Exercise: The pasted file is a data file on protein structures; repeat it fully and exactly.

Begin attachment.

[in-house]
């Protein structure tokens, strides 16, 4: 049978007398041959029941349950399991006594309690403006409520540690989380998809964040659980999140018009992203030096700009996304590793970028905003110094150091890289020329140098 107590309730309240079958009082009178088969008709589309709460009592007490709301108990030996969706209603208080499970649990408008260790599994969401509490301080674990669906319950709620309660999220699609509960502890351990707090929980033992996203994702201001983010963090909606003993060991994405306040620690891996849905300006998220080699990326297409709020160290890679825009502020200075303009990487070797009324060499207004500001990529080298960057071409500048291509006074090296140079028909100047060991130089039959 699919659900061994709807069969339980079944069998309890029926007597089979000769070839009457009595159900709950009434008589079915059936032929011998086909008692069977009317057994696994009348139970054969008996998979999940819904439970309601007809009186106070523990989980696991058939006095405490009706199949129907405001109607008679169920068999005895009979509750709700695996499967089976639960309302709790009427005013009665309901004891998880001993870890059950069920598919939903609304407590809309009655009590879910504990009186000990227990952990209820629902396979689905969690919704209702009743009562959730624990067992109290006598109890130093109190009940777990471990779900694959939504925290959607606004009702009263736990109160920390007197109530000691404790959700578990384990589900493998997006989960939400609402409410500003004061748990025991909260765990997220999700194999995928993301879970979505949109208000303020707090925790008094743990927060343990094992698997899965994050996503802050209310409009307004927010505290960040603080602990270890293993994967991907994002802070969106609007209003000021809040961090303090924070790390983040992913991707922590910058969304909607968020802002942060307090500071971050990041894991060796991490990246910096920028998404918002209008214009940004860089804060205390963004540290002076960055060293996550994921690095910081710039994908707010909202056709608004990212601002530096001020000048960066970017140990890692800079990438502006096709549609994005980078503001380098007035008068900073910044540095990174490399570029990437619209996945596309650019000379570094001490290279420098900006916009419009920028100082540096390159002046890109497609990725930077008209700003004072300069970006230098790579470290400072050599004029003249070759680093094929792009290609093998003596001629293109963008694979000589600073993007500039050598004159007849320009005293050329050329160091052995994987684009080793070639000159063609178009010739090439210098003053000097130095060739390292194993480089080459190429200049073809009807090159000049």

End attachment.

[in-house]
């Protein structure tokens, strides 16, 4: 049978007398041959029941349950399991006594309690403006409520540690989380998809964040659980999140018009992203030096700009996304590793970028905003110094150091890289020329140098 107590309730309240079958009082009178088969008709589309709460009592007490709301108990030996969706209603208080499970649990408008260790599994969401509490301080674990669906319950709620309660999220699609509960502890351990707090929980033992996203994702201001983010963090909606003993060991994405306040620690891996849905300006998220080699990326297409709020160290890679825009502020200075303009990487070797009324060499207004500001990529080298960057071409500048291509006074090296140079028909100047060991130089039959 699919659900061994709807069969339980079944069998309890029926007597089979000769070839009457009595159900709950009434008589079915059936032929011998086909008692069977009317057994696994009348139970054969008996998979999940819904439970309601007809009186106070523990989980696991058939006095405490009706199949129907405001109607008679169920068999005895009979509750709700695996499967089976639960309302709790009427005013009665309901004891998880001993870890059950069920598919939903609304407590809309009655009590879910504990009186000990227990952990209820629902396979689905969690919704209702009743009562959730624990067992109290006598109890130093109190009940777990471990779900694959939504925290959607606004009702009263736990109160920390007197109530000691404790959700578990384990589900493998997006989960939400609402409410500003004061748990025991909260765990997220999700194999995928993301879970979505949109208000303020707090925790008094743990927060343990094992698997899965994050996503802050209310409009307004927010505290960040603080602990270890293993994967991907994002802070969106609007209003000021809040961090303090924070790390983040992913991707922590910058969304909607968020802002942060307090500071971050990041894991060796991490990246910096920028998404918002209008214009940004860089804060205390963004540290002076960055060293996550994921690095910081710039994908707010909202056709608004990212601002530096001020000048960066970017140990890692800079990438502006096709549609994005980078503001380098007035008068900073910044540095990174490399570029990437619209996945596309650019000379570094001490290279420098900006916009419009920028100082540096390159002046890109497609990725930077008209700003004072300069970006230098790579470290400072050599004029003249070759680093094929792009290609093998003596001629293109963008694979000589600073993007500039050598004159007849320009005293050329050329160091052995994987684009080793070639000159063609178009010739090439210098003053000097130095060739390292194993480089080459190429200049073809009807090159000049």